Among the first was that the roofs of people’s houses began to fall down. The DDT was killing a parasitic wasp that had previously controlled thatch-eating caterpillars. Worse, the DDT-poisoned insects were eaten by geckoes, which were eaten by cats. The cats died, the rats flourished, and people were threatened by outbreaks of sylvatic plague and typhus.
To cope with these problems, which it had itself created, the World Health Organization was obliged to parachute 14,000 live cats into Borneo.
This story, told by Hunter & Amory Lovins, shows how, in complex dynamic systems, any attempt to solve isolated problems without adequate consideration of their systemic context can trigger multiple unintended side-effects and even new and often more severe problems.
The German systems scientist Frederick Vester identified a number of common mistakes that occur as teams try to intervene in or ‘manage’ complex dynamic systems. Vester’s insights drew on a series of experiments by the psychologist Dietrich Dörner who had challenged various transdisciplinary teams of 12 different specialists to improve the overall system and infrastructure design of a fictitious country in the developing world. A computer program modelled the impact of their strategies over a century of repeated cycles of interventions.
The focus of the study was on how teams of experts approach problem-solving, planning and systems interventions. Vester’s analysis of Dörner’s work provides the basis for a useful list of questions that we can ask ourselves to avoid the most common mistakes in dealing with complex systemic issues.
Have we defined our goals correctly? — Are we trying to maximize isolated parameters or the whole system?
Instead of focusing on increasing the capacity of the system as a whole to survive, we tend to get lost in solving individual problems, one at a time. We tend to search out ‘manageable problems’ and inadequacies in the system, and we tend to define these problems from the perspective of a single discipline rather than a whole-systems perspective.
Have we attempted a joined-up systems analysis by paying attention to dynamics rather than static data?
We tend to be obsessed with collecting huge amounts of measurable (quantitative) data. But without paying attention to the qualitative aspects of the underlying interactions and relationships we often fail to generate a joined- up and coherent understanding of the whole system.
By exploring the potential feedback loops, limits, dynamics and key relationships within the system we can look for organizing principles and policies that structure the system and drive its behaviour. Since complex systems are living entities that change over time, it is often more useful to focus on dynamics and qualitative relationships.
Are we avoiding the trap of creating irreversible emphasis?
There is a tendency to target issues that were initially identified as being the central parameters. If there are partial successes within a particular problem, it can become a favourite at the neglect of others. ‘Blind spots’ in our systems understanding can have severe consequences. We can be surprised by unexpected side-effects of particular actions, and fail to prevent dangerous run-away effects as our focus is elsewhere.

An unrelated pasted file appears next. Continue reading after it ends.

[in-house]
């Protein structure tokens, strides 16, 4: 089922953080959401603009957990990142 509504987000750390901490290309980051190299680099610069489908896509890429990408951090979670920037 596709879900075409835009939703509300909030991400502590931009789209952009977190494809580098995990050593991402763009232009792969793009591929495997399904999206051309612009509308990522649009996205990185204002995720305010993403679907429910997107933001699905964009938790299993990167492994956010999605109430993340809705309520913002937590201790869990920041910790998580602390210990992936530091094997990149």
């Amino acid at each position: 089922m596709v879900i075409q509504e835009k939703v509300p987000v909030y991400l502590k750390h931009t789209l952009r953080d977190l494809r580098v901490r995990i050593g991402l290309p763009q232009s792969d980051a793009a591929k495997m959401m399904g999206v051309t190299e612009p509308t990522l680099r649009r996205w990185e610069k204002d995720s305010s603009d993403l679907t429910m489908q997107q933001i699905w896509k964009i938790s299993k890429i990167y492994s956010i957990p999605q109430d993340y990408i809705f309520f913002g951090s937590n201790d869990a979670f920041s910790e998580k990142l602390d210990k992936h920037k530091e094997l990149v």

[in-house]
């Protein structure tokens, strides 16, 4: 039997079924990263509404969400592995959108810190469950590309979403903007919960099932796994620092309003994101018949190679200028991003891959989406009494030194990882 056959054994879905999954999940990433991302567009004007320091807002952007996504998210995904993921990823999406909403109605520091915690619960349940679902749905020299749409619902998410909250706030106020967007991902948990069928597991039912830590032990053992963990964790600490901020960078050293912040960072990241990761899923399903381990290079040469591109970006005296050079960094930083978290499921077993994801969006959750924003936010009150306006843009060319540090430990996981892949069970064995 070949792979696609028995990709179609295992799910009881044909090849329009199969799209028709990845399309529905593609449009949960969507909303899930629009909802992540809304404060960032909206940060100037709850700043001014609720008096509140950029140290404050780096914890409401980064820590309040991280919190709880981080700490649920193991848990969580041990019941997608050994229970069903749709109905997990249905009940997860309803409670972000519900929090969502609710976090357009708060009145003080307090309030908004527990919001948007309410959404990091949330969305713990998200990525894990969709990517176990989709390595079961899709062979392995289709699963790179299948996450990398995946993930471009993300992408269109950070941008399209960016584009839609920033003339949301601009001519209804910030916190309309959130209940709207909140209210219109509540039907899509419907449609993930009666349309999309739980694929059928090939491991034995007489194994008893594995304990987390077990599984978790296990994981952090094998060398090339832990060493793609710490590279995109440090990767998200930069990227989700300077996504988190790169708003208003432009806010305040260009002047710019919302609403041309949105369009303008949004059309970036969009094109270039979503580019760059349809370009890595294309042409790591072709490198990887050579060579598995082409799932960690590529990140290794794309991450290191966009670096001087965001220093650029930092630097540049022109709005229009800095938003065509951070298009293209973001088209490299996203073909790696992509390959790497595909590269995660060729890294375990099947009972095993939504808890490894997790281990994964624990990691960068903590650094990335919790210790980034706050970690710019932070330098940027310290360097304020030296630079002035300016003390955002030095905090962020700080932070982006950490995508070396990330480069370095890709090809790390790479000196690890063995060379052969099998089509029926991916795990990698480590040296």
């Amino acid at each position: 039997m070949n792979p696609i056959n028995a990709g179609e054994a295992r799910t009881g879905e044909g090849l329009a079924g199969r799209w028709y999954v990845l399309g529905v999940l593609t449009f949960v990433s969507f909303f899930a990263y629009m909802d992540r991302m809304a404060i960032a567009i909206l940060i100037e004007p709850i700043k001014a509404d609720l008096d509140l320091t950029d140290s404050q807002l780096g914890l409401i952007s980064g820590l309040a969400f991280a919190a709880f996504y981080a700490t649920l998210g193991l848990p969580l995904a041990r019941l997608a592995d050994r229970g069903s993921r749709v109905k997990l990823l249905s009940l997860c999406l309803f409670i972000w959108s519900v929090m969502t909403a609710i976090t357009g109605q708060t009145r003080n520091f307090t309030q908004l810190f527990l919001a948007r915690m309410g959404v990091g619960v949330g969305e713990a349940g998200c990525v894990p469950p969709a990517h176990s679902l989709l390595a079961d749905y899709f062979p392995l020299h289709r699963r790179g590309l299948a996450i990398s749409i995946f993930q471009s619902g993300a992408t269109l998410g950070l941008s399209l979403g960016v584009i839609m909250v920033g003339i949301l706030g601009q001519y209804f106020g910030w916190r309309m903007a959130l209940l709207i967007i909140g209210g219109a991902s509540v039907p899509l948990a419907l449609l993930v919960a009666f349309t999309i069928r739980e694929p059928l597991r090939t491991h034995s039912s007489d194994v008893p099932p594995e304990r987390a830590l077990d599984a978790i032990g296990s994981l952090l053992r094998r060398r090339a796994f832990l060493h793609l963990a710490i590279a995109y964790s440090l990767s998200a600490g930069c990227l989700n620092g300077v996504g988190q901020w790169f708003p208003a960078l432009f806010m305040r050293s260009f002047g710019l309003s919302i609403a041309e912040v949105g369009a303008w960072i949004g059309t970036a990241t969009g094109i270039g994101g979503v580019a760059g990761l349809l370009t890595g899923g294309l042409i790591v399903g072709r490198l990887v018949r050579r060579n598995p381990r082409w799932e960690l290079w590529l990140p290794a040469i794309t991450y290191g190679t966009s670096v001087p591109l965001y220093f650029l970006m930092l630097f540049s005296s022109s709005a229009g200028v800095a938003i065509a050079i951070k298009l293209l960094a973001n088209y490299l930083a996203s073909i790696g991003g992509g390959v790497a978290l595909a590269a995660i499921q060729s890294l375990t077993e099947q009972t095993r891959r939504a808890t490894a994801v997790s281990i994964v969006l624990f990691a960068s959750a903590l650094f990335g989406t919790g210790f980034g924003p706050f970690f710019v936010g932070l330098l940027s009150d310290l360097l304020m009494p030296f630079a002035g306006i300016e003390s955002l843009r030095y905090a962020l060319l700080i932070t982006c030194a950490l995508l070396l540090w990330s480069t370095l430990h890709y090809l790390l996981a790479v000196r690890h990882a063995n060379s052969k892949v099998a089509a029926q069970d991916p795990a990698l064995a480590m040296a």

Are we paying enough attention to the potential side-effects of our actions?
It can also be helpful to work with different scenarios. This allows us to explore and compare the potential outcomes of proposed actions and anticipate the possible results.
Are we avoiding over-steering or over-reacting?
Initial interventions aimed at problem-solving tend to be made hesitantly and usually start small. If, over the short term, there are no visible effects on the system, what follows tends to be a large-scale intervention. Once faced with the first unexpected feedback from the system — as the time-delayed effects of the initially small interventions have accumulated and are now amplifying the effects of the large-scale intervention — the most common reaction is to hit the brakes or try to reverse the interventions.
Are we avoiding acting in an authoritarian way?
Knowing or believing that we have the power and ability to change the system, along with the often mistaken belief that we have understood the system, often results in dictatorial behaviour. This cannot work with complex dynamic systems.
A more appropriate and effective way is to work with rather than against the flow of the system. Frequently personal ambition is the main driver behind large-scale changes that jeopardize systems dynamics. Individuals try to impress through the size of the project they are proposing rather than its functionality.
Striving for power and respect tends to negatively influence the way we deal with complex systems. Appropriate participation in complex systems is about living these questions in humble awareness of the limits of our knowing. We have to keep asking ourselves:
How can we act with humility and future consciousness, applying foresight and transformative innovation in the face of the unpredictability and uncontrollability of complex dynamic systems?
This analysis is drawn from Designing Regenerative Cultures by Daniel Wahl.
Daniel Wahl: Designing Regenerative Cultures
Hunter and Amory Lovins: (1995) ‘How Not To Parachute More Cats’, The Rocky Mountain Institute
Frederick Vester: (2004) Die Kunst vernetzt zu Denken, Der Neue Bericht an den Club of Rome, Deutscher